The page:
Last Wednesday, American Horror Story: Coven premiered, introducing the world to a brand new set of characters and problems. Although AHS may stick to a general theme, creator Ryan Murphy seems to have no issues with branching off into alien territory (no pun intended) and incorporating various elements of horror, both fictional and societal. Last season’s AHS exposed a corrupt mental institution in Massachusetts; set in the 60s, Briarcliff is home to a zealous nun, an Anne Frank impersonator, and possibly a Nazi doctor. American Horror Story: Asylum was eerie enough, but the social commentary spanned from uncovering mental illness in America, to resurfacing the horrors of WW2. In the 3rd season, Ryan Murphy once again does not shy away from exposing some of the ugliness and true “horrors” of society.
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Madison Montgomery, played by Emma Roberts, represents many young women who have been taken advantage of, molested, and raped within our supposedly safe institutions. Madison, an actress who seems naive enough to believe men will respect her based on her looks and cold demeanor, falls prey to a malicious group of fraternity brothers. One of the young men roofies her drinks, and once Madison is passed out on a bed, he and his friends take turns raping her. The scene is extremely explicit and shocking; the boys are depicted as drunkenly taking damaging photos of the girl as proof of conquest.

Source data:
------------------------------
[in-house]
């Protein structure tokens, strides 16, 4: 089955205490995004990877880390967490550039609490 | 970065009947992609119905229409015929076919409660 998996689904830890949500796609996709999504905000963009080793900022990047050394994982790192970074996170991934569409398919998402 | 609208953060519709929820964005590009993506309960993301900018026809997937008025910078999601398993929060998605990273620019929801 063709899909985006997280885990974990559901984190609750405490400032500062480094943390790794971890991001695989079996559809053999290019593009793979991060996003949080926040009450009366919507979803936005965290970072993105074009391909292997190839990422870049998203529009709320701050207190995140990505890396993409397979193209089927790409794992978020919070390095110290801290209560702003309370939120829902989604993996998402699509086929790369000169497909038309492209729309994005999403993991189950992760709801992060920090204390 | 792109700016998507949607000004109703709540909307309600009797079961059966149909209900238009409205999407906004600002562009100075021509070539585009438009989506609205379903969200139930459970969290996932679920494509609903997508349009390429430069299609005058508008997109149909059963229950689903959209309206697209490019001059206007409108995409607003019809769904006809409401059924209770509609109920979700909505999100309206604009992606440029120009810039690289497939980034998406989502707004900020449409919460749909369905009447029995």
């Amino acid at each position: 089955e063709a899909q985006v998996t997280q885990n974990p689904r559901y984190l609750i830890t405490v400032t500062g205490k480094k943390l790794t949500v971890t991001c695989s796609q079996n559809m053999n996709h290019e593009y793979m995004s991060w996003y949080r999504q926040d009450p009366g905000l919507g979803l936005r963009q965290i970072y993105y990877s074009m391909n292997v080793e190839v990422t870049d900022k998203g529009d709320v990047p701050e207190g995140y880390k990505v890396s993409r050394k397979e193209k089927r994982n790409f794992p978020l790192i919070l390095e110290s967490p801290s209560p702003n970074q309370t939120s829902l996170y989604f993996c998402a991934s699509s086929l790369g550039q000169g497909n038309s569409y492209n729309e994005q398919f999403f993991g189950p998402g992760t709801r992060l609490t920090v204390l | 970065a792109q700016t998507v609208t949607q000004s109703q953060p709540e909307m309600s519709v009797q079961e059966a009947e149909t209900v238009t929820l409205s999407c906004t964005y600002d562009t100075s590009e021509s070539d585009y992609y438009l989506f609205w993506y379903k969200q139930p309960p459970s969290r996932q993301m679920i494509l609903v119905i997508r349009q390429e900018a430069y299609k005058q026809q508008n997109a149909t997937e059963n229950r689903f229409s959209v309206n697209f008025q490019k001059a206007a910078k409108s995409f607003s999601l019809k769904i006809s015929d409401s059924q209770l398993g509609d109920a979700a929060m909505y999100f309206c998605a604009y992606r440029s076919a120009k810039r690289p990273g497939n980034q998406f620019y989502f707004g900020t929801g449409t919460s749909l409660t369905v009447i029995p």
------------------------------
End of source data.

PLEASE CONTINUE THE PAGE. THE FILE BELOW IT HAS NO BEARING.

This fictional rape scene in “Bitchcraft” directly mirrors the very real Steubenville, Vanderbilt, and Maryville, Missouri rape cases that have surfaced over the last several years. All three incidents involved a group of young men, alcohol, and some form of virtual documentation. In both of these highly publicized trials, several men took advantage of a young woman who was in no way capable of defending herself. Inebriated, and completely unconscious, these young women were raped over and over again by individuals they thought they could trust.
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These frequently occurring rape cases demonstrate the true terror within American society. This kind of culture that our country has failed to diminish creates fear among young women, parents, school-teachers, and professors. The extremely controversial scene in “Bitchcraft” brings the issue to light without glamorizing it, which is extremely important. By taking advantage of AHS‘ spotlight and popularity among a broad age spectrum (there were 5.5 million viewers last Wednesday), the writers of the show are able to bring awareness to the social issue.
Is the point of the show to discuss current events? Absolutely not. But the beauty of AHS is how dynamic and multi-leveled it proves itself to be every single season. A successful and well-written television drama series should be able to conquer many grounds while still giving its viewers entertaining plot, dialogue, and visual aesthetics. American Horror Story: Coven will not be the impetus that rape culture needs in order to disintegrate. But it could certainly help in the long, arduous battle.
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(Image courtesy of FX)
Slideshow’American Horror Story: Coven’ Cast and Episode Photos